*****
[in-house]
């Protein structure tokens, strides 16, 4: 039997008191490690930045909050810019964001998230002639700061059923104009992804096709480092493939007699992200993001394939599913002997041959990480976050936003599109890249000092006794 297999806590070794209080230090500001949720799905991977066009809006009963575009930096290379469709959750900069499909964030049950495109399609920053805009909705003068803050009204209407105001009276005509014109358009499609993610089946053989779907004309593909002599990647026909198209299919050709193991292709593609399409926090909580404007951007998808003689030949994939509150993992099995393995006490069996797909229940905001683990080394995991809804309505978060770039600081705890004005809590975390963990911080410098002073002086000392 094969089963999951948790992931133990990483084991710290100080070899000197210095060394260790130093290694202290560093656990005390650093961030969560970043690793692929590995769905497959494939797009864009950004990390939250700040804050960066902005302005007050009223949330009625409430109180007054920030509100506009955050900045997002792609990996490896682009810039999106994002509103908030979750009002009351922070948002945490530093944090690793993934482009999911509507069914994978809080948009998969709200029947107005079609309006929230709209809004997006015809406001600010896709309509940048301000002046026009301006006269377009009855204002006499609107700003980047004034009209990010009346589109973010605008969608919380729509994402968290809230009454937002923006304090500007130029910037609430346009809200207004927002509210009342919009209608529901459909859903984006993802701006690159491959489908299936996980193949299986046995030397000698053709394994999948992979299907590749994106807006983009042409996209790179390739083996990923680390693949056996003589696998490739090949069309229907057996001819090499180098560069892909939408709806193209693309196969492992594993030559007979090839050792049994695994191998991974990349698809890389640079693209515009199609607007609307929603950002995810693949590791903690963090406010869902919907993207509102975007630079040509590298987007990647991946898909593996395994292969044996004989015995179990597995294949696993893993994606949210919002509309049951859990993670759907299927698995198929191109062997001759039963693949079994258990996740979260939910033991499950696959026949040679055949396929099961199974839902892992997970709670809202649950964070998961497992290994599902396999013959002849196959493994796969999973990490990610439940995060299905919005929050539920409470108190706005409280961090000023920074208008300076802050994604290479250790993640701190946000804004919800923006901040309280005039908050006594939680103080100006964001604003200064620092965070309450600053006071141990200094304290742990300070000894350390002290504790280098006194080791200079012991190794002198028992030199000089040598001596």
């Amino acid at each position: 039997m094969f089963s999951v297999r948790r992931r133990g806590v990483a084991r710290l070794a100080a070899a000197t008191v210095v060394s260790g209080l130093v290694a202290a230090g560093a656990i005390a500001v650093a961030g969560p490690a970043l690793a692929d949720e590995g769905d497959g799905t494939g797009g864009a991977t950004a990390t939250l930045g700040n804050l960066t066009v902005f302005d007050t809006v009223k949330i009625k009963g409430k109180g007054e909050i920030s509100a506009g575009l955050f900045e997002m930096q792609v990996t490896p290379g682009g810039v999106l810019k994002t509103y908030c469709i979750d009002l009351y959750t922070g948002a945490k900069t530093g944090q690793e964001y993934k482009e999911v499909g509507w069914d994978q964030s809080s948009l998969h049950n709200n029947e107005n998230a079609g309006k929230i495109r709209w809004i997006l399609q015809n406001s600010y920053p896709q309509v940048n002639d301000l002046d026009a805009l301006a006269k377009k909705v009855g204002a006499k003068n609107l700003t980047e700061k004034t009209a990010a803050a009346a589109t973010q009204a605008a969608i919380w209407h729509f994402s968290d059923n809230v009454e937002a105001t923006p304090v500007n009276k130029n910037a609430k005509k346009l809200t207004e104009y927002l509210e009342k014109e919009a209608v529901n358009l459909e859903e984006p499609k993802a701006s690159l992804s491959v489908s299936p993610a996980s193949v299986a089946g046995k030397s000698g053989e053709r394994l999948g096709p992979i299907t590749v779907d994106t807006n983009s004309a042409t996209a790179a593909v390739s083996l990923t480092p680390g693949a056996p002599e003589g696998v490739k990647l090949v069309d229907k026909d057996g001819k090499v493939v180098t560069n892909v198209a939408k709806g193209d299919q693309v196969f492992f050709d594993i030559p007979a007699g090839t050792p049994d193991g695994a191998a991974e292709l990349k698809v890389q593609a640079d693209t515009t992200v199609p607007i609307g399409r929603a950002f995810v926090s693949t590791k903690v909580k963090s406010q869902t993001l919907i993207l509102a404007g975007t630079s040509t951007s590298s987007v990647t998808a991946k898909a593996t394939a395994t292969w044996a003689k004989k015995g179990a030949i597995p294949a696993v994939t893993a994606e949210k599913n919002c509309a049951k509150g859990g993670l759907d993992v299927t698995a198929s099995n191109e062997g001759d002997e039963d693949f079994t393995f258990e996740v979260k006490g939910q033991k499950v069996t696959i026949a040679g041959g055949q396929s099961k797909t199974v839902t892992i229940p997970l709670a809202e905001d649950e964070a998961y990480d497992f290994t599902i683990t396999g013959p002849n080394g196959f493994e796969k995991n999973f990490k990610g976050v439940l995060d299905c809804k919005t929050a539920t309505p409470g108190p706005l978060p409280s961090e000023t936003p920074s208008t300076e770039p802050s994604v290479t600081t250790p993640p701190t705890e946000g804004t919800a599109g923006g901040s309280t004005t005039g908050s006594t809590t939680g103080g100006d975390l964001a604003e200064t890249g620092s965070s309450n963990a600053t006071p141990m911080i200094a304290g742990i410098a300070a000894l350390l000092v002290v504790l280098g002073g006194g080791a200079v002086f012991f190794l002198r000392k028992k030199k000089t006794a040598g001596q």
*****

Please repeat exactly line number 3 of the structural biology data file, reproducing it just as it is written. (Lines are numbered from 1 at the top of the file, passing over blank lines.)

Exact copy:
């Amino acid at each position: 039997m094969f089963s999951v297999r948790r992931r133990g806590v990483a084991r710290l070794a100080a070899a000197t008191v210095v060394s260790g209080l130093v290694a202290a230090g560093a656990i005390a500001v650093a961030g969560p490690a970043l690793a692929d949720e590995g769905d497959g799905t494939g797009g864009a991977t950004a990390t939250l930045g700040n804050l960066t066009v902005f302005d007050t809006v009223k949330i009625k009963g409430k109180g007054e909050i920030s509100a506009g575009l955050f900045e997002m930096q792609v990996t490896p290379g682009g810039v999106l810019k994002t509103y908030c469709i979750d009002l009351y959750t922070g948002a945490k900069t530093g944090q690793e964001y993934k482009e999911v499909g509507w069914d994978q964030s809080s948009l998969h049950n709200n029947e107005n998230a079609g309006k929230i495109r709209w809004i997006l399609q015809n406001s600010y920053p896709q309509v940048n002639d301000l002046d026009a805009l301006a006269k377009k909705v009855g204002a006499k003068n609107l700003t980047e700061k004034t009209a990010a803050a009346a589109t973010q009204a605008a969608i919380w209407h729509f994402s968290d059923n809230v009454e937002a105001t923006p304090v500007n009276k130029n910037a609430k005509k346009l809200t207004e104009y927002l509210e009342k014109e919009a209608v529901n358009l459909e859903e984006p499609k993802a701006s690159l992804s491959v489908s299936p993610a996980s193949v299986a089946g046995k030397s000698g053989e053709r394994l999948g096709p992979i299907t590749v779907d994106t807006n983009s004309a042409t996209a790179a593909v390739s083996l990923t480092p680390g693949a056996p002599e003589g696998v490739k990647l090949v069309d229907k026909d057996g001819k090499v493939v180098t560069n892909v198209a939408k709806g193209d299919q693309v196969f492992f050709d594993i030559p007979a007699g090839t050792p049994d193991g695994a191998a991974e292709l990349k698809v890389q593609a640079d693209t515009t992200v199609p607007i609307g399409r929603a950002f995810v926090s693949t590791k903690v909580k963090s406010q869902t993001l919907i993207l509102a404007g975007t630079s040509t951007s590298s987007v990647t998808a991946k898909a593996t394939a395994t292969w044996a003689k004989k015995g179990a030949i597995p294949a696993v994939t893993a994606e949210k599913n919002c509309a049951k509150g859990g993670l759907d993992v299927t698995a198929s099995n191109e062997g001759d002997e039963d693949f079994t393995f258990e996740v979260k006490g939910q033991k499950v069996t696959i026949a040679g041959g055949q396929s099961k797909t199974v839902t892992i229940p997970l709670a809202e905001d649950e964070a998961y990480d497992f290994t599902i683990t396999g013959p002849n080394g196959f493994e796969k995991n999973f990490k990610g976050v439940l995060d299905c809804k919005t929050a539920t309505p409470g108190p706005l978060p409280s961090e000023t936003p920074s208008t300076e770039p802050s994604v290479t600081t250790p993640p701190t705890e946000g804004t919800a599109g923006g901040s309280t004005t005039g908050s006594t809590t939680g103080g100006d975390l964001a604003e200064t890249g620092s965070s309450n963990a600053t006071p141990m911080i200094a304290g742990i410098a300070a000894l350390l000092v002290v504790l280098g002073g006194g080791a200079v002086f012991f190794l002198r000392k028992k030199k000089t006794a040598g001596q």